As funding for technology startups and emerging growth companies face continued pressures, there will be an increased investor due diligence and review of key operating and financial key performance indicators (KPIs). The depth and complexity of startup KPIs can be as simple as a back-of-the-napkin calculation or as complex as a merger of multiple customer relationship management (CRM) systems and financial information. No matter the stage of growth, the ability to summarize multiple data points into meaningful metrics is critical to successful financial and operational growth.
Key Startup Metrics
While not comprehensive, the following are key startup metrics companies should use to track and monitor growth and proactively identify challenges. Each KPI provides insights that – whether good or bad – create opportunities for corrections and decision-making.
1. Annual Recurring Revenue (ARR)
ARR represents a startup subscription-based revenue on an annualized basis. ARR provides visibility into a startup’s sales and growth pipeline. ARR’s continued growth is evidently healthy and sustained growth compared to a decline, which can be a red flag.
ARR is calculated by:
– Monthly Reoccurring Revenue (MRR) X’s 12 months whereas
– MRR = Number of customers X’s average revenue per customer
– For example, if a startup has 50 customers paying an average of $1,000 per month
– 50 customers X $1,000 X’s 12 months = $600,000 ARR
2. Customer Churn Rate
Customer churn rate is the percentage of lost customers over a period. While customer churn is expected, an increasing churn rate is evident in customer retention challenges.
The customer churn rate is calculated by:
– (Number of customers lost during a period / Number of customers at the beginning of period) X’s 100
– For example, at the beginning of the month, a startup has 50 customers and lost four customers during the month, the churn rate is calculated by
– (4 customers lost in month / 50 customers at the beginning of the month) X’s 100 = 8%
3. Customer Acquisition Cost (CAC)
CAC measures how much a startup is spending to obtain new customers. In the early stages of growth, a higher CAC is expected. Still, as time progresses, an incremental decrease is a vital metric to monitor if customer acquisition costs result in returns.
Here is how CAC is calculated:
– Costs for sales and marketing during a period / total number of customers during a period
– For example, if a startup incurred $30k in salaries for the sales team and $10k in marketing material and acquired 5 customers
– ($30k + $10k) / 5 = $8k CAC
4. Payroll as a Percentage of Expenses and Sales
For many startups, their high costs consist of payroll and contractor costs. For pre-revenue companies, measuring payroll costs compared to the total expenses helps identify the amount of payroll and contractor costs compared to the total. A range of 70-80% of total expenditures is typical for startups – the remaining costs are related to SaaS costs, Selling, General and Administrative (SG&A) costs and other operating expenses. A reduction in payroll percentage can suggest that certain operational costs have begun to increase disproportionately and should be investigated.
Payroll as a percentage of expense is calculated by:
– Total payroll and contractor costs / total expenses
– For example, total payroll and contractor costs for a period were $800k, and total expenses were $1 Million ($800k/$1 million = 80%)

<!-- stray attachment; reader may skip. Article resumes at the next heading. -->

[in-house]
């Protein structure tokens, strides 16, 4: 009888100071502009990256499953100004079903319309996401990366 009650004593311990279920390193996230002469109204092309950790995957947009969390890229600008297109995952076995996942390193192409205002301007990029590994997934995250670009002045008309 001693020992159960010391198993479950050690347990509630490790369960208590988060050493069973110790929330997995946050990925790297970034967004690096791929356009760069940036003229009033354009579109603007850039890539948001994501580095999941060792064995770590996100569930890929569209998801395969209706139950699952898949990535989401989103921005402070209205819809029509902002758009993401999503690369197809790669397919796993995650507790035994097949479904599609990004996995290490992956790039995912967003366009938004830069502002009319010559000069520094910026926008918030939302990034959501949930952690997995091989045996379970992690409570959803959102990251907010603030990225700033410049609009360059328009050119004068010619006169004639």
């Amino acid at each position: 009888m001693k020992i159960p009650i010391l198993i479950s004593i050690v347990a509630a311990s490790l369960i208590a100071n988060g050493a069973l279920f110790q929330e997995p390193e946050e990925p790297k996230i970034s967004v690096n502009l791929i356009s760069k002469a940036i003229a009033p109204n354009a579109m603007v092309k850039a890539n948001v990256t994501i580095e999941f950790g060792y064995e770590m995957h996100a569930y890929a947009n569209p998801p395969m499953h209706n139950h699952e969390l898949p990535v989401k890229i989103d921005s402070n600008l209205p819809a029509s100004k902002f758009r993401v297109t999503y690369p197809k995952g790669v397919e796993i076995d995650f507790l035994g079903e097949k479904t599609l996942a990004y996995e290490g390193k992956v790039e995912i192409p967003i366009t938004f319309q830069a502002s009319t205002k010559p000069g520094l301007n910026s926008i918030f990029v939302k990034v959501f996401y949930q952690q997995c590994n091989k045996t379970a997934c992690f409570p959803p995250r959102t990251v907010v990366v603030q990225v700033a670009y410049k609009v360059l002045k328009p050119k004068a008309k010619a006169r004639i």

For startups who have begun generating revenue, a measurement of payroll compared to total sales helps identify how the growth and changes in headcount costs directly correlate to revenue. The percentage range will vary based on the point in a revenue life cycle and can be defined and measured under multiple fronts.
5. Gross Margin
Gross margins represent a startup’s profit from its core revenue generation activity. This excludes SG&A costs such as marketing, rent and other related operating expenses. As a startup scales, the gross margin will likely be negative, which is expected and normal. Continued growth in revenue will create an opportunity to obtain cost efficiencies which can inevitably lead to smaller negative gross margins and eventually positive gross margins.
Gross margin is calculated by:
– Total Revenue – Total Cost of Revenue
– For example, total revenue during a $1.2 million period and total costs were $1.5 million
– $1.2 million – $1.5 million = ($300k) gross margin
6. Cash Runway
Cash runway measures the number of months a company has until its cash runs out. The cash runaway can be calculated using anywhere from a simple calculation of the current cash balance divided by current cash burn (cash expenses less cash revenue), which relies on historical data, or a more complex calculation that depends on the cash flow forecast of cash expenses and revenues when projecting the projected cash burn rate.
Here is how the cash runway is calculated:
– Total cash balance at the end of the period / Total cash expenses during a period
– For example, total cash expenditures for during a period were $300k, and the ending cash balance for the period was $2.4 Million
– $2.4 Million ending cash balance / $300k cash expenditures = 8 months cash runway
Each startup has unique processes, and KPIs can be calculated in various ways. A trusted CFO partner ensures your startup metrics are consistent and relevant to your company. Withum’s CFO Advisory and Outsourced Accounting Systems and Services (OASyS) team provides that stress-free solution of a perfectly framed financial picture, saving companies valuable time and money. Every business’s needs differ based on their stage in the business lifecycle, so we tailor our services to fit exactly your needs.
We work with businesses of all sizes, from large organizations that prefer not to staff and manage an accounting department, to smaller entities or startups that need a 360-degree approach to direction and support.